From left to right: FGH Health Counseling and Testing Officer, Chelsio Mabote, Namacurra Chief Medical Officer, Elias Simão, and FGH Clinical Advisor, Jair Fataha, at a PICT monitoring planning session at the Namacurra Sede Health Center. Photographer: Cleófas Viagem
Caption: FGH Clinical Advisor, Jair Fataha, giving technical support to a health technician (Sérgio Ali) at Namacurra Sede Health Center. Photographer: Cleófas Viagem
FGH HTC Officer, Chelsio Mabote, giving technical support to a health adviser at Namacurra Sede Health Center. Photographer: Cleófas Viagem
Namacurra Sede Health Center
Photographer: Cleófas Viagem
In May 2018, Friends in Global Health’s (FGH) multidisciplinary team began the implementation of a strategy aimed at optimizing provider-initiated HIV counseling and testing; commonly referred to as PICT. This strategy consists of provider orientation, the weekly monitoring of performance, the elaboration of improvement plans, and the implementation of specific interventions, namely, the prioritization of HIV counseling and testing in high yield service delivery points such as the pediatric and adult inpatient wards, the emergency room, and the triage ward settings. The novel strategy was initiated in Namacurra District where the FGH multidisciplinary team provides support to the Namacurra District Health Directorate (DDS) in its fight against HIV and AIDS. Such support is made possible by funding from the United States government (USG); specifically, the President’s Emergency Plan for AIDS Relief (PEPFAR) funding from the Centers for Disease Control and Prevention (CDC).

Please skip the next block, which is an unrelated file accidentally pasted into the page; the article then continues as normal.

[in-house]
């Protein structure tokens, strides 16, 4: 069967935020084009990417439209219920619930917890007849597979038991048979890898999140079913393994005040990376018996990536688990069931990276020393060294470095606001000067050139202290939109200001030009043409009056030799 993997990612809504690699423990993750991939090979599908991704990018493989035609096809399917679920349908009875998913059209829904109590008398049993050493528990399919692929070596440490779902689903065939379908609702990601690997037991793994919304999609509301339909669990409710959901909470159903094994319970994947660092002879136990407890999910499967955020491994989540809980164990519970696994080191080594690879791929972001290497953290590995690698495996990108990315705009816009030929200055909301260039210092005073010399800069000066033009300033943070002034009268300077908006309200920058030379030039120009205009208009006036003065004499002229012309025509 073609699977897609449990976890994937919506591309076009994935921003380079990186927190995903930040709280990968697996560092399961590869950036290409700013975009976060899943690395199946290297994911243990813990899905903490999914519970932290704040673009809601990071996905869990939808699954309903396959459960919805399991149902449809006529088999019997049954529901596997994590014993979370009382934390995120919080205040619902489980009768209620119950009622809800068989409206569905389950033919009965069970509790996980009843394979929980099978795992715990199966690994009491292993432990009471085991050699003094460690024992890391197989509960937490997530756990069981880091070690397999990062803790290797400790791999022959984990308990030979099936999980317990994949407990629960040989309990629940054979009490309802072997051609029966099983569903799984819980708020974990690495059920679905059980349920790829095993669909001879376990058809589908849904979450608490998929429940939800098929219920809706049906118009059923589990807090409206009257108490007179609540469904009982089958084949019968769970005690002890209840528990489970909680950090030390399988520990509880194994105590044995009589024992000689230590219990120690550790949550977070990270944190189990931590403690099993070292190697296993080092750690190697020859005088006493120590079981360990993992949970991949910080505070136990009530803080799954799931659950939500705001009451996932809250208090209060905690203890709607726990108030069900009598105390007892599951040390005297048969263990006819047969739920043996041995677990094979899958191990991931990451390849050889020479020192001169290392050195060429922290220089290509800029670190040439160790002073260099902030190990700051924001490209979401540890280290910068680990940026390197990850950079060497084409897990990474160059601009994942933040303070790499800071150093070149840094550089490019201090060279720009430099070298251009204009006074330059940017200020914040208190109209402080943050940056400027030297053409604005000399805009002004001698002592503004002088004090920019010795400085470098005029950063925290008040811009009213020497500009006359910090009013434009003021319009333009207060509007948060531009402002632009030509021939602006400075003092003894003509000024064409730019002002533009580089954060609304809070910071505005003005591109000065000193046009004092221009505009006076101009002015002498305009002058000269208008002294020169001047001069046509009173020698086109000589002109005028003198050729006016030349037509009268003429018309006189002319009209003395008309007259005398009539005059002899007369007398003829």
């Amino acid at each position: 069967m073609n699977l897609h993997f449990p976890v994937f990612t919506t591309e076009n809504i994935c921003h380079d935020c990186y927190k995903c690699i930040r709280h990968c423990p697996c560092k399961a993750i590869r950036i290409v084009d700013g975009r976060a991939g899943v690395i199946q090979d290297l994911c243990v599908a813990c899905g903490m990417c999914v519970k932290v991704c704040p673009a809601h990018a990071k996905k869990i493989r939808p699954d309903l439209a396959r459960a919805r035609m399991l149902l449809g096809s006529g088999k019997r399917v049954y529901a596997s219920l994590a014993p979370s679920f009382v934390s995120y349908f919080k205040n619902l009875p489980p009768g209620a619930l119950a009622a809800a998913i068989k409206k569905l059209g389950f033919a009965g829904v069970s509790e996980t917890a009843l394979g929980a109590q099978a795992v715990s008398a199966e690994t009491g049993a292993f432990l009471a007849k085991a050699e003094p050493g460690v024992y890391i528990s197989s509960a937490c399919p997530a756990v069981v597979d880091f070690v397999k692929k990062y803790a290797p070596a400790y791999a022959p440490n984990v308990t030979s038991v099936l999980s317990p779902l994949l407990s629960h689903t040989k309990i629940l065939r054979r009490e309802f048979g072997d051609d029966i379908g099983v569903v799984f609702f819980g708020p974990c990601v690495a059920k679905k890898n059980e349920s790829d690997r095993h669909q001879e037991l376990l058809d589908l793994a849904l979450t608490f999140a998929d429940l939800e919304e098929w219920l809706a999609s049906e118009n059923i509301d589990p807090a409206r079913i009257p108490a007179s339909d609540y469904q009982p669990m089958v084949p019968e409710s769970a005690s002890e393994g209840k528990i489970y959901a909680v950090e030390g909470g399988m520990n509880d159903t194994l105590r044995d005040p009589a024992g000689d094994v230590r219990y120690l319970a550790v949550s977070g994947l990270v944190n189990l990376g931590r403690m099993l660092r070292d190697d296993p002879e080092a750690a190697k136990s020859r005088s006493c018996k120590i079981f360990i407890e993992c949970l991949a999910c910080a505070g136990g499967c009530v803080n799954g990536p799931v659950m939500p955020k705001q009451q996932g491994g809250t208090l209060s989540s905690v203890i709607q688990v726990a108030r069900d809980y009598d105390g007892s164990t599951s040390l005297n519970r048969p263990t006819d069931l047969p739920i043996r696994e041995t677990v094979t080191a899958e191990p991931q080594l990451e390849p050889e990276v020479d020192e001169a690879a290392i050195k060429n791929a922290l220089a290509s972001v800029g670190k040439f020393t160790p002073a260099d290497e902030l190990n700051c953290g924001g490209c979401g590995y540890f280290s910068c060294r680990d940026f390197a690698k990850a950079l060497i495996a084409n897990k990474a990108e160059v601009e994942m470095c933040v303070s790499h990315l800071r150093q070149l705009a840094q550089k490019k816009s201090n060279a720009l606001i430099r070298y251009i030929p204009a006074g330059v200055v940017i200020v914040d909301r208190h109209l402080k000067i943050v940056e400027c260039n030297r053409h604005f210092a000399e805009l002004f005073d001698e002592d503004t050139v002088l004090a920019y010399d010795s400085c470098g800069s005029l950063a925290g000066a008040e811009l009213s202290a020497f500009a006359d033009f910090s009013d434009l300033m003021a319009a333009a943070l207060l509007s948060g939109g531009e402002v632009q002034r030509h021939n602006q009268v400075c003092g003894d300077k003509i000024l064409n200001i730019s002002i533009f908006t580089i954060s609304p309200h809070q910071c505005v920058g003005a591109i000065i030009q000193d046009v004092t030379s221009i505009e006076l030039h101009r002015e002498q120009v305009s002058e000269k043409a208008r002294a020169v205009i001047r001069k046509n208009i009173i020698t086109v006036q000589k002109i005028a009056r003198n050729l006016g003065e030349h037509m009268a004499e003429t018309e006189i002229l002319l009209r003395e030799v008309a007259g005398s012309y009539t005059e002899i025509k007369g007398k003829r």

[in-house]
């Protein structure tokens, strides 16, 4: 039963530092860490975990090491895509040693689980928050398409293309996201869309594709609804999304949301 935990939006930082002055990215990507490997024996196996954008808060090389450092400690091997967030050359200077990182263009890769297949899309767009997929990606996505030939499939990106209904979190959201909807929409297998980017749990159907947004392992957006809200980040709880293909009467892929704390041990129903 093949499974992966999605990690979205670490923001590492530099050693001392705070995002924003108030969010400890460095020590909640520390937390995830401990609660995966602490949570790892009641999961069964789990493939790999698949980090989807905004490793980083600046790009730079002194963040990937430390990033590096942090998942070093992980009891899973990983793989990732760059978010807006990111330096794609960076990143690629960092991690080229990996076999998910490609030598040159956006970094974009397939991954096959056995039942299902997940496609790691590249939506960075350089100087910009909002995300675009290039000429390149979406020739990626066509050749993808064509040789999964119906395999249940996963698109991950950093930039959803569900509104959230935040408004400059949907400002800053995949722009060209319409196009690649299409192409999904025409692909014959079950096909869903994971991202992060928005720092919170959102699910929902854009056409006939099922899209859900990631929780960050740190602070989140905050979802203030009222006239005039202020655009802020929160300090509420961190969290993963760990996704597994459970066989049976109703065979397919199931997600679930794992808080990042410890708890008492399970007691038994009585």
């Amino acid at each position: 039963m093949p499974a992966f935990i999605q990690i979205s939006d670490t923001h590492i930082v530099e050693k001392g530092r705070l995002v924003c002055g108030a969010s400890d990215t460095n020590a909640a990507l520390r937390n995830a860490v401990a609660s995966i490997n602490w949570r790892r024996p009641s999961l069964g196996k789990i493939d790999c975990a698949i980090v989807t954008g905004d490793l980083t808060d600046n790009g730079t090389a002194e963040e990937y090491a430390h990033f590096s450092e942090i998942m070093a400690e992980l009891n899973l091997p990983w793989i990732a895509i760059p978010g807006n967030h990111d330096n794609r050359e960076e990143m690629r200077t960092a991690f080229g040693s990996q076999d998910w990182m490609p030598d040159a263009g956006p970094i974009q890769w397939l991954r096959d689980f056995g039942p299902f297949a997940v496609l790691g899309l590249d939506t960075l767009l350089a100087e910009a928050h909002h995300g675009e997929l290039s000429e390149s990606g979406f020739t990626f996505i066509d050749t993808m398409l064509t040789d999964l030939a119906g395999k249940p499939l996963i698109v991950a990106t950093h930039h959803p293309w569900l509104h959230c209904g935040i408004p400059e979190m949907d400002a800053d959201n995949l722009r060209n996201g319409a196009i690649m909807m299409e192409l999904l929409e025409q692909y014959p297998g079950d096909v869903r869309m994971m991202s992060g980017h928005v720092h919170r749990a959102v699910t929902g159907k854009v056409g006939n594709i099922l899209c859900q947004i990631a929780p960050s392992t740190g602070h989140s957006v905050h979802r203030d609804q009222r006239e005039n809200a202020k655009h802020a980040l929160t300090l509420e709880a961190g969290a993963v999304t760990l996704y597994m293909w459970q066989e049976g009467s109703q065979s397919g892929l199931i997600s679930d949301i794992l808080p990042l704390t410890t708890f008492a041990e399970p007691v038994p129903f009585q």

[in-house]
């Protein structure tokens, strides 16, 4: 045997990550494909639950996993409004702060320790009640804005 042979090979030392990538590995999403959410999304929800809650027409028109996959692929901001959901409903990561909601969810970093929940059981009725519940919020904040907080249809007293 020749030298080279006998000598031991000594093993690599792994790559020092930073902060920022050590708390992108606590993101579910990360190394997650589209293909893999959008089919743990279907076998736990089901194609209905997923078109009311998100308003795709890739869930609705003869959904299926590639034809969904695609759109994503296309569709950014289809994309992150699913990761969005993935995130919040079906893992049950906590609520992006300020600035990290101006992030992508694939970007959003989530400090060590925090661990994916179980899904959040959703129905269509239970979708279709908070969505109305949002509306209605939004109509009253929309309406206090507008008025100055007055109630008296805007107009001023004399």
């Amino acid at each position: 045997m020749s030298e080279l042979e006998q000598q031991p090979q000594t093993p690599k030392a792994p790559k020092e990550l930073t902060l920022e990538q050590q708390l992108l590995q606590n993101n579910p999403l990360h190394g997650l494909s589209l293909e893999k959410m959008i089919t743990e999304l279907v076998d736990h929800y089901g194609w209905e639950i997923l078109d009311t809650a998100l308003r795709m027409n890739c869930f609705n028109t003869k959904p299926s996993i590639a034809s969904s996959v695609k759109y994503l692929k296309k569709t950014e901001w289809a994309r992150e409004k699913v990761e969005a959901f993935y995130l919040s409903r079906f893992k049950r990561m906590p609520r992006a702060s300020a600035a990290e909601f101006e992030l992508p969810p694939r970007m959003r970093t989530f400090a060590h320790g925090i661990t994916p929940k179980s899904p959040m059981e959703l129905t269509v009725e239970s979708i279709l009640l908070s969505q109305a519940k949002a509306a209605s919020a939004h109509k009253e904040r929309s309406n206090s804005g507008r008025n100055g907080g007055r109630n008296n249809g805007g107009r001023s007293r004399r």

The three PICT interventions have resulted in significant increases in the number of new HIV-positive persons being identified within the district. Between May and August 2018, 11,684 persons were counseled and tested for HIV through the PICT optimization strategy in the Namacurra District. Of those tested, 1,246 (10.7%) were diagnosed HIV-positive, of which a very high proportion (94%) were enrolled in care and linked to potentially life-saving combination antiretroviral therapy (ART) services. During the same period in 2017, before the implementation of this PICT optimization strategy in Namacurra, a significantly lower total number of persons (n = 3,796) underwent provider-initiated HIV counseling and testing. At this time, 399 persons were newly diagnosed with HIV, of which a lower proportion (79%) were successfully linked to ART services.
This increase in performance is the result of deliberate action taken during the most recent FGH quarterly meeting (May 2018), when it was decided that specific large volume health facilities (HFs) need to establish weekly targets for the number of persons newly identified with HIV by service delivery point. FGH leadership felt that in order to maximize PICT, a more intensive (i.e. weekly) monitoring approach would be necessary. For Namacurra District, this intensive monitoring strategy was implemented in the 5 HFs where the PICT optimization strategy was being implemented and that have the largest goals in terms of persons newly initiated on ART, specifically the Namacurra Sede, Macuse, Mixixine, Furquia, and Mbaua HFs.